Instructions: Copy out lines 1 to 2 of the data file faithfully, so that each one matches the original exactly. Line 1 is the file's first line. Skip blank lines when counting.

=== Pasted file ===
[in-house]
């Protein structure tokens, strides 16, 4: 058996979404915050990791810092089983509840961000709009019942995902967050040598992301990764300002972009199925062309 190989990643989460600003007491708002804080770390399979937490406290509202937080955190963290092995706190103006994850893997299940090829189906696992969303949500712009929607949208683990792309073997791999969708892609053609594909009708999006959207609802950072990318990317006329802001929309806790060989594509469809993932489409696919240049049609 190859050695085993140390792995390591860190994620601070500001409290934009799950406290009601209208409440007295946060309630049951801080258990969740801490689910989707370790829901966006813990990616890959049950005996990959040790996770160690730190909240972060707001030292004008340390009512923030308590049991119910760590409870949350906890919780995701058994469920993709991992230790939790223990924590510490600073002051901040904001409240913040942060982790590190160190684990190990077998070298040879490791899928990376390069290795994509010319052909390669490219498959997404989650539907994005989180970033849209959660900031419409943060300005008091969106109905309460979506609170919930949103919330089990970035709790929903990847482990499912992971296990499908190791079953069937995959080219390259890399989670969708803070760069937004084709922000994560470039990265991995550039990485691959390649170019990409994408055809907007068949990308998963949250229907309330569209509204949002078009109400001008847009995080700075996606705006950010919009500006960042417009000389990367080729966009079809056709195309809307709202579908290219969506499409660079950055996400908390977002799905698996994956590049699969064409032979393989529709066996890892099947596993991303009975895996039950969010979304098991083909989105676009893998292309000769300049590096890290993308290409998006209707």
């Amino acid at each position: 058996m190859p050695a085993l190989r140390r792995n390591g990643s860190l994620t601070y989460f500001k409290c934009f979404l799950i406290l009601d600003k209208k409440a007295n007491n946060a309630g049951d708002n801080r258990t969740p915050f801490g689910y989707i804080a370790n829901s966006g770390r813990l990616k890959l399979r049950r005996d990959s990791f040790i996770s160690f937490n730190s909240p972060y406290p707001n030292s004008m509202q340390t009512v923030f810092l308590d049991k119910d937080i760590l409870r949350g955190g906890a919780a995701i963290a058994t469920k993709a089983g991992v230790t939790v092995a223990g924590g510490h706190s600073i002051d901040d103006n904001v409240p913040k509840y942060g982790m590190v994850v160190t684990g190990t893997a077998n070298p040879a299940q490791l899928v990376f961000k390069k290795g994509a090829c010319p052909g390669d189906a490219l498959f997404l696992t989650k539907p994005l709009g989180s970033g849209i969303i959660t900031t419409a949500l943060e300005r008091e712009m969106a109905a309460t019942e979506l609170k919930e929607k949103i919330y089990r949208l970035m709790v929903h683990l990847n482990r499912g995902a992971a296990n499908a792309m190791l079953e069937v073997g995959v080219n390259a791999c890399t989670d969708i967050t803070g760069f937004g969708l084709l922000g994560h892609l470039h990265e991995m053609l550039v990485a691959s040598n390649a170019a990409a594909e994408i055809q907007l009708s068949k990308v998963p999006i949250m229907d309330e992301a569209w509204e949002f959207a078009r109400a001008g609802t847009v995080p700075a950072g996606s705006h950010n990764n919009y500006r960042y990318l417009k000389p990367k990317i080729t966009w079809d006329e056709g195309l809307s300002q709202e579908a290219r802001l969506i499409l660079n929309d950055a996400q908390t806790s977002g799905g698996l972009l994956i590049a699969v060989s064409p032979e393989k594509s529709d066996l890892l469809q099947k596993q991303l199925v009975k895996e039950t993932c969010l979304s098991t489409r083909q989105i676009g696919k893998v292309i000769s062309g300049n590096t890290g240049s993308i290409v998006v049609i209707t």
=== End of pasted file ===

[in-house]
């Protein structure tokens, strides 16, 4: 058996979404915050990791810092089983509840961000709009019942995902967050040598992301990764300002972009199925062309 190989990643989460600003007491708002804080770390399979937490406290509202937080955190963290092995706190103006994850893997299940090829189906696992969303949500712009929607949208683990792309073997791999969708892609053609594909009708999006959207609802950072990318990317006329802001929309806790060989594509469809993932489409696919240049049609 190859050695085993140390792995390591860190994620601070500001409290934009799950406290009601209208409440007295946060309630049951801080258990969740801490689910989707370790829901966006813990990616890959049950005996990959040790996770160690730190909240972060707001030292004008340390009512923030308590049991119910760590409870949350906890919780995701058994469920993709991992230790939790223990924590510490600073002051901040904001409240913040942060982790590190160190684990190990077998070298040879490791899928990376390069290795994509010319052909390669490219498959997404989650539907994005989180970033849209959660900031419409943060300005008091969106109905309460979506609170919930949103919330089990970035709790929903990847482990499912992971296990499908190791079953069937995959080219390259890399989670969708803070760069937004084709922000994560470039990265991995550039990485691959390649170019990409994408055809907007068949990308998963949250229907309330569209509204949002078009109400001008847009995080700075996606705006950010919009500006960042417009000389990367080729966009079809056709195309809307709202579908290219969506499409660079950055996400908390977002799905698996994956590049699969064409032979393989529709066996890892099947596993991303009975895996039950969010979304098991083909989105676009893998292309000769300049590096890290993308290409998006209707």